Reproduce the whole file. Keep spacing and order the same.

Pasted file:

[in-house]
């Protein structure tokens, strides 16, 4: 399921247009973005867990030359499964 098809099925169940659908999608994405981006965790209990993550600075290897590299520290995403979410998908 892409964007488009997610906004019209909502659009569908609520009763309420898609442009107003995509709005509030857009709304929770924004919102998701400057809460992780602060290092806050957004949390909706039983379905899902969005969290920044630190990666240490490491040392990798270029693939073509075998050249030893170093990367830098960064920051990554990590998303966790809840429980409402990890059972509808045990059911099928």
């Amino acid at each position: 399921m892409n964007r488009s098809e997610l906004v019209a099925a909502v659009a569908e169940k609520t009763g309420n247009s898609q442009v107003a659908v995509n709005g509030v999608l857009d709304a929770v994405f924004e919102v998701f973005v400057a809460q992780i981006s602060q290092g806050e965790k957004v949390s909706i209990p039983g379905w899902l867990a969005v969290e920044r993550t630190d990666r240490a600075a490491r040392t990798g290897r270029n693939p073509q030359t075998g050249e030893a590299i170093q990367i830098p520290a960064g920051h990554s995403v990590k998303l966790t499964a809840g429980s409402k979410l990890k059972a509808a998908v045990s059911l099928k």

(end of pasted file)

[in-house]
């Protein structure tokens, strides 16, 4: 399921247009973005867990030359499964 098809099925169940659908999608994405981006965790209990993550600075290897590299520290995403979410998908 892409964007488009997610906004019209909502659009569908609520009763309420898609442009107003995509709005509030857009709304929770924004919102998701400057809460992780602060290092806050957004949390909706039983379905899902969005969290920044630190990666240490490491040392990798270029693939073509075998050249030893170093990367830098960064920051990554990590998303966790809840429980409402990890059972509808045990059911099928």
């Amino acid at each position: 399921m892409n964007r488009s098809e997610l906004v019209a099925a909502v659009a569908e169940k609520t009763g309420n247009s898609q442009v107003a659908v995509n709005g509030v999608l857009d709304a929770v994405f924004e919102v998701f973005v400057a809460q992780i981006s602060q290092g806050e965790k957004v949390s909706i209990p039983g379905w899902l867990a969005v969290e920044r993550t630190d990666r240490a600075a490491r040392t990798g290897r270029n693939p073509q030359t075998g050249e030893a590299i170093q990367i830098p520290a960064g920051h990554s995403v990590k998303l966790t499964a809840g429980s409402k979410l990890k059972a509808a998908v045990s059911l099928k």